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Bi wire options

Discussion in 'audio' started by Darren L, Aug 4, 2019.

  1. PerF

    PerF Member

    I hate biwire terminals
     
  2. The Chronicals

    The Chronicals Disruptor

    Did they bully you?
     
  3. andrewd

    andrewd pfm Member

    I thought biwire went out of fashion 20 years ago? I much prefer to use a single run of high quality cables to speakers with high quality single wire terminals. I wouldn't buy speakers that need jumpers. It’s an unnecessary complication.
     
    Rockmeister and MikeMA like this.
  4. Michael J

    Michael J pfm Member

    I might get around to trying bi-wiring with my B&W DM600i speakers one day, but I'm not going to **** about with two sets of cables into one set of speakers unless I have actual active amplification with separate (possibly passive) crossover after the preamp output and in front of two stereo power amplifiers to feed genuinely and appropriately different signal ranges to the separate pairs of input terminals on each speaker. Bi-wiring is stupid otherwise, a waste of money and resources. Until then the thick, high purity, oxygen free solid copper slabs, with gold plating to inhibit surface tarnish on the bits that aren't screwed down tight between the bass and tweeter terminals, can stay where they are and the electrically separate internal crossover sections will remain joined together at the outside of the boxes for convenience. Only one set of cables required.
     
  5. MikeMA

    MikeMA pfm Member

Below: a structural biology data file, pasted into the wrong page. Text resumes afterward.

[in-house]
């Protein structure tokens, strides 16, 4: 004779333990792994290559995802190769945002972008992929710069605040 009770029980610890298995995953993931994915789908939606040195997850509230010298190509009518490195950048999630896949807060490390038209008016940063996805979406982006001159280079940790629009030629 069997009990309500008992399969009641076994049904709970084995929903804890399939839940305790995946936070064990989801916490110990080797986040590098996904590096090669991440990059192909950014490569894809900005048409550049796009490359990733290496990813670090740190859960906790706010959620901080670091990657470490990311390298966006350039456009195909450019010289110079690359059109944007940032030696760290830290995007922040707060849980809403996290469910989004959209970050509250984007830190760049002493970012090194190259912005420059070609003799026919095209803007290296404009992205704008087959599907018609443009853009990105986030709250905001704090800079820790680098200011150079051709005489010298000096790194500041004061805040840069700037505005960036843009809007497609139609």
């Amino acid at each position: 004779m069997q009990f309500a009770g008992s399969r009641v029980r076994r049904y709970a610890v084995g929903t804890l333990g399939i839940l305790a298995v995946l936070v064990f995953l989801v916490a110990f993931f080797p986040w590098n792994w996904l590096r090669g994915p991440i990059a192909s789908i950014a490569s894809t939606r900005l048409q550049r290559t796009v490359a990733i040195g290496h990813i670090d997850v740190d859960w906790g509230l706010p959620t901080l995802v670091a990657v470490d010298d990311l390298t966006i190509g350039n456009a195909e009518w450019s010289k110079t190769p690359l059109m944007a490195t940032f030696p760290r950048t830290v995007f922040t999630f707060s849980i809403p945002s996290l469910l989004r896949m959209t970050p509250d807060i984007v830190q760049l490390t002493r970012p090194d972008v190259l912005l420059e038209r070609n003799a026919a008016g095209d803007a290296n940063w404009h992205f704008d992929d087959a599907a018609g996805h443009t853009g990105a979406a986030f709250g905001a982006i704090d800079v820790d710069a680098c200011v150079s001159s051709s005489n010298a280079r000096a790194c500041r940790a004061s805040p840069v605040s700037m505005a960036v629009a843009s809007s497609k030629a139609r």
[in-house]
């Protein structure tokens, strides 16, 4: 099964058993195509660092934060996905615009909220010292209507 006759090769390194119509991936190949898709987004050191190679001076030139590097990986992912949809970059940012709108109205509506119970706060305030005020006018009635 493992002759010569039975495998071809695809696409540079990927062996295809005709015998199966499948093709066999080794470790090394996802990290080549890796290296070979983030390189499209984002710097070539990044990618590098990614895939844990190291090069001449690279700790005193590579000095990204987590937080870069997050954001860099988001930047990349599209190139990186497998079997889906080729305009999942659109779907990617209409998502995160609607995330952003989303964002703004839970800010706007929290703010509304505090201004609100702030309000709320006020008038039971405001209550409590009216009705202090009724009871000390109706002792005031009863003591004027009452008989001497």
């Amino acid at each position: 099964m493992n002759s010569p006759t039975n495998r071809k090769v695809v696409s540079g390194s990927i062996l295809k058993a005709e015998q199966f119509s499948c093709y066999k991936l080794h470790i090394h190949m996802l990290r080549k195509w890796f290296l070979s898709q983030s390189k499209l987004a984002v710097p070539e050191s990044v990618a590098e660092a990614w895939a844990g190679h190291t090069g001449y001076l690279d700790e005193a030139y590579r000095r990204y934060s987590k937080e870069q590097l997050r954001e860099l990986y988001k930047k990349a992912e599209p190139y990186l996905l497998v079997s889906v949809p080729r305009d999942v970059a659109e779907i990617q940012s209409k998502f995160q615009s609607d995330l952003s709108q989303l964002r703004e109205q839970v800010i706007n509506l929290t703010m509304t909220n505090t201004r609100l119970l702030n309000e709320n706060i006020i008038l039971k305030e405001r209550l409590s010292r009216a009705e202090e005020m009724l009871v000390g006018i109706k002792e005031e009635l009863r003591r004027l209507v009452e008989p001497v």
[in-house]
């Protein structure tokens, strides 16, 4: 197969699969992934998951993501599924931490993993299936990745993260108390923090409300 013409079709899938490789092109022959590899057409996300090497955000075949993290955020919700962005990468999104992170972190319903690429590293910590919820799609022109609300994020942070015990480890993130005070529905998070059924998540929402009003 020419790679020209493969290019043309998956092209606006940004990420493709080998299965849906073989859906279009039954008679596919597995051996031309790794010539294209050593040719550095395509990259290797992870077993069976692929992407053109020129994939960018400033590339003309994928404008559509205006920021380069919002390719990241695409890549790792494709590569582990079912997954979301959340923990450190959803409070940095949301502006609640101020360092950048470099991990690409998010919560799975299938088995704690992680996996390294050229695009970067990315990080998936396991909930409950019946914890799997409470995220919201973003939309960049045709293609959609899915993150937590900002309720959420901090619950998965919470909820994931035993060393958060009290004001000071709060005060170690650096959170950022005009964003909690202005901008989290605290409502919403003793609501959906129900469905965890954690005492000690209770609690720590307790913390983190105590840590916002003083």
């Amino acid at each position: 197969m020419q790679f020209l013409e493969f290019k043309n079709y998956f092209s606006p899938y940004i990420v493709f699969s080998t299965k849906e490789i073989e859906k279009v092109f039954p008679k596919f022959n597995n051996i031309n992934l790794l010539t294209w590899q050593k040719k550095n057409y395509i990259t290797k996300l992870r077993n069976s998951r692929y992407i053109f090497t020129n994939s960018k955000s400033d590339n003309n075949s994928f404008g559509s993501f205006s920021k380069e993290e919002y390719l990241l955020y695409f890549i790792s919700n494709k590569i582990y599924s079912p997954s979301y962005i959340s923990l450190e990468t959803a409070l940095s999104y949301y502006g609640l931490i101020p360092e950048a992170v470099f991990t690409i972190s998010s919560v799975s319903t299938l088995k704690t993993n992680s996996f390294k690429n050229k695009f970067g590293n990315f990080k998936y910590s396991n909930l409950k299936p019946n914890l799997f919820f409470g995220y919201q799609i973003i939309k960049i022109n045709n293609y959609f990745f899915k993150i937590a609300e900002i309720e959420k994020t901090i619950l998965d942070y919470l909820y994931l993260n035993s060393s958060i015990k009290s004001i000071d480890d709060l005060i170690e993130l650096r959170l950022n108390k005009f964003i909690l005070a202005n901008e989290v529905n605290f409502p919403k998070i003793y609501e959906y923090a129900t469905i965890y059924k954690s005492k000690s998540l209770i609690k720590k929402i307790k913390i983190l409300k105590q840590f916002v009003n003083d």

Yes, it must have been twenty or more years since I first tried it and found no difference. As you say it seemed to go out of fashion about that time but, as the saying goes, what goes around comes around, especially when manufacturers and their sales people think we've forgotten all about it.

    I've always thought there was a lot of wishful thinking and displacement activity in the world of hi-fi, much of it centred on wires.
     
  6. Arkless Electronics

    Arkless Electronics Trade: Amp design and repairs.

    I hope that's a typo....

    Certainly if a single set of cables is short and thick then any advantages of bi-wiring are largely negated....
     
  7. Michael J

    Michael J pfm Member

    No typo. The actual electrical connections are effectively "airlocked" by the physical clamping of the slab under the terminals and will stay clean (as do grub screws in 2-pin DIN plugs), the gold plating is just to make things stay nice and shiny for those who want to look at the back of the speakers and not see brown copper surfaces on the slabs after several years exposure to air.
     
  8. joe9407

    joe9407 actress/activist

    i like this phrase.
     
  9. mercalia

    mercalia pfm Member

    Bi wring? One question, do you use the same cable for bass and tweeters? What is the effect of all that extra cable on the cross over - a few cm v metres between the bass and tweeter? can you duplicate any effect by using a cable twice as thick as the two single cables?
     
  10. Rockmeister

    Rockmeister pfm Member

    how can bi wiring work? Can one of the experts above who hear differences please explain it in (even basic) scientific terms?